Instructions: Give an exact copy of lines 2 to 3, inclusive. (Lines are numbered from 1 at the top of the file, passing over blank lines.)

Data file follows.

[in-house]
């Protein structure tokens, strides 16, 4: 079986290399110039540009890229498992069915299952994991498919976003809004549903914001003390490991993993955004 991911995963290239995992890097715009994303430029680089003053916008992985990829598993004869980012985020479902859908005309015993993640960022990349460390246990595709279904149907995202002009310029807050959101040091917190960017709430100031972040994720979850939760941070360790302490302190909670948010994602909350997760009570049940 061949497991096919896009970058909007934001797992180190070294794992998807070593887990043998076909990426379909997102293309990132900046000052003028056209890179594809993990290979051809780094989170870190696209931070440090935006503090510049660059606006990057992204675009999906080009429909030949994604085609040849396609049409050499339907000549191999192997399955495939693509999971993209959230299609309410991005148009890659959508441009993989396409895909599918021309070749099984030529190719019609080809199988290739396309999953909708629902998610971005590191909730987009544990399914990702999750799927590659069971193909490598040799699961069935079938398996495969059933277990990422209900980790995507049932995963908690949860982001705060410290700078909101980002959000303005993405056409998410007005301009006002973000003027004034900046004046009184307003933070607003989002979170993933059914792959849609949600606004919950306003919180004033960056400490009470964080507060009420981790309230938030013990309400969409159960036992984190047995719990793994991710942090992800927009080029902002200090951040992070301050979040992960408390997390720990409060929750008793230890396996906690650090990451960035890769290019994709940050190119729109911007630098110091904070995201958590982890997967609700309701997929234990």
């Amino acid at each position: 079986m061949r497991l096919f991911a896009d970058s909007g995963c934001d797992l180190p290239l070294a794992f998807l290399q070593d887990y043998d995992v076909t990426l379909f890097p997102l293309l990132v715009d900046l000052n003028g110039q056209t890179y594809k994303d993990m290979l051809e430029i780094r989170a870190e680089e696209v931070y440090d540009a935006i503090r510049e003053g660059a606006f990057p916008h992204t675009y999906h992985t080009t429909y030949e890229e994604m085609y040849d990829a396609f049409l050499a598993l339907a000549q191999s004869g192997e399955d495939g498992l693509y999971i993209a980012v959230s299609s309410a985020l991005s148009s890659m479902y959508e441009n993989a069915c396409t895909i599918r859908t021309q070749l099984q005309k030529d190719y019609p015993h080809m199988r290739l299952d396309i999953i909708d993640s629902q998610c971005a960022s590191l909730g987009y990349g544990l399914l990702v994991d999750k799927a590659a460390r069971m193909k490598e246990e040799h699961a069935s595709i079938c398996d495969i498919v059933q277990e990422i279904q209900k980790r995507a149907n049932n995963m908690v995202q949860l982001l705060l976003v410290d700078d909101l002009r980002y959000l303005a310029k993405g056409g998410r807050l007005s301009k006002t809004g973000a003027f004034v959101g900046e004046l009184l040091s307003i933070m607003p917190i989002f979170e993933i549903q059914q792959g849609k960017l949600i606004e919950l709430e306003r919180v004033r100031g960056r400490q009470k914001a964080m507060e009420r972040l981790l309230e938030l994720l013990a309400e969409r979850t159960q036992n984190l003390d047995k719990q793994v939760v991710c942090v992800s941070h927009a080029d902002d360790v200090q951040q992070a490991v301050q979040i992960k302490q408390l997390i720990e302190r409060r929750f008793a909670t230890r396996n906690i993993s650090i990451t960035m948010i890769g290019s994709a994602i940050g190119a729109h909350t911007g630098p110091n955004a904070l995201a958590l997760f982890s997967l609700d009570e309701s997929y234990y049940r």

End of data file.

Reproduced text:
């Protein structure tokens, strides 16, 4: 079986290399110039540009890229498992069915299952994991498919976003809004549903914001003390490991993993955004 991911995963290239995992890097715009994303430029680089003053916008992985990829598993004869980012985020479902859908005309015993993640960022990349460390246990595709279904149907995202002009310029807050959101040091917190960017709430100031972040994720979850939760941070360790302490302190909670948010994602909350997760009570049940 061949497991096919896009970058909007934001797992180190070294794992998807070593887990043998076909990426379909997102293309990132900046000052003028056209890179594809993990290979051809780094989170870190696209931070440090935006503090510049660059606006990057992204675009999906080009429909030949994604085609040849396609049409050499339907000549191999192997399955495939693509999971993209959230299609309410991005148009890659959508441009993989396409895909599918021309070749099984030529190719019609080809199988290739396309999953909708629902998610971005590191909730987009544990399914990702999750799927590659069971193909490598040799699961069935079938398996495969059933277990990422209900980790995507049932995963908690949860982001705060410290700078909101980002959000303005993405056409998410007005301009006002973000003027004034900046004046009184307003933070607003989002979170993933059914792959849609949600606004919950306003919180004033960056400490009470964080507060009420981790309230938030013990309400969409159960036992984190047995719990793994991710942090992800927009080029902002200090951040992070301050979040992960408390997390720990409060929750008793230890396996906690650090990451960035890769290019994709940050190119729109911007630098110091904070995201958590982890997967609700309701997929234990």
């Amino acid at each position: 079986m061949r497991l096919f991911a896009d970058s909007g995963c934001d797992l180190p290239l070294a794992f998807l290399q070593d887990y043998d995992v076909t990426l379909f890097p997102l293309l990132v715009d900046l000052n003028g110039q056209t890179y594809k994303d993990m290979l051809e430029i780094r989170a870190e680089e696209v931070y440090d540009a935006i503090r510049e003053g660059a606006f990057p916008h992204t675009y999906h992985t080009t429909y030949e890229e994604m085609y040849d990829a396609f049409l050499a598993l339907a000549q191999s004869g192997e399955d495939g498992l693509y999971i993209a980012v959230s299609s309410a985020l991005s148009s890659m479902y959508e441009n993989a069915c396409t895909i599918r859908t021309q070749l099984q005309k030529d190719y019609p015993h080809m199988r290739l299952d396309i999953i909708d993640s629902q998610c971005a960022s590191l909730g987009y990349g544990l399914l990702v994991d999750k799927a590659a460390r069971m193909k490598e246990e040799h699961a069935s595709i079938c398996d495969i498919v059933q277990e990422i279904q209900k980790r995507a149907n049932n995963m908690v995202q949860l982001l705060l976003v410290d700078d909101l002009r980002y959000l303005a310029k993405g056409g998410r807050l007005s301009k006002t809004g973000a003027f004034v959101g900046e004046l009184l040091s307003i933070m607003p917190i989002f979170e993933i549903q059914q792959g849609k960017l949600i606004e919950l709430e306003r919180v004033r100031g960056r400490q009470k914001a964080m507060e009420r972040l981790l309230e938030l994720l013990a309400e969409r979850t159960q036992n984190l003390d047995k719990q793994v939760v991710c942090v992800s941070h927009a080029d902002d360790v200090q951040q992070a490991v301050q979040i992960k302490q408390l997390i720990e302190r409060r929750f008793a909670t230890r396996n906690i993993s650090i990451t960035m948010i890769g290019s994709a994602i940050g190119a729109h909350t911007g630098p110091n955004a904070l995201a958590l997760f982890s997967l609700d009570e309701s997929y234990y049940r």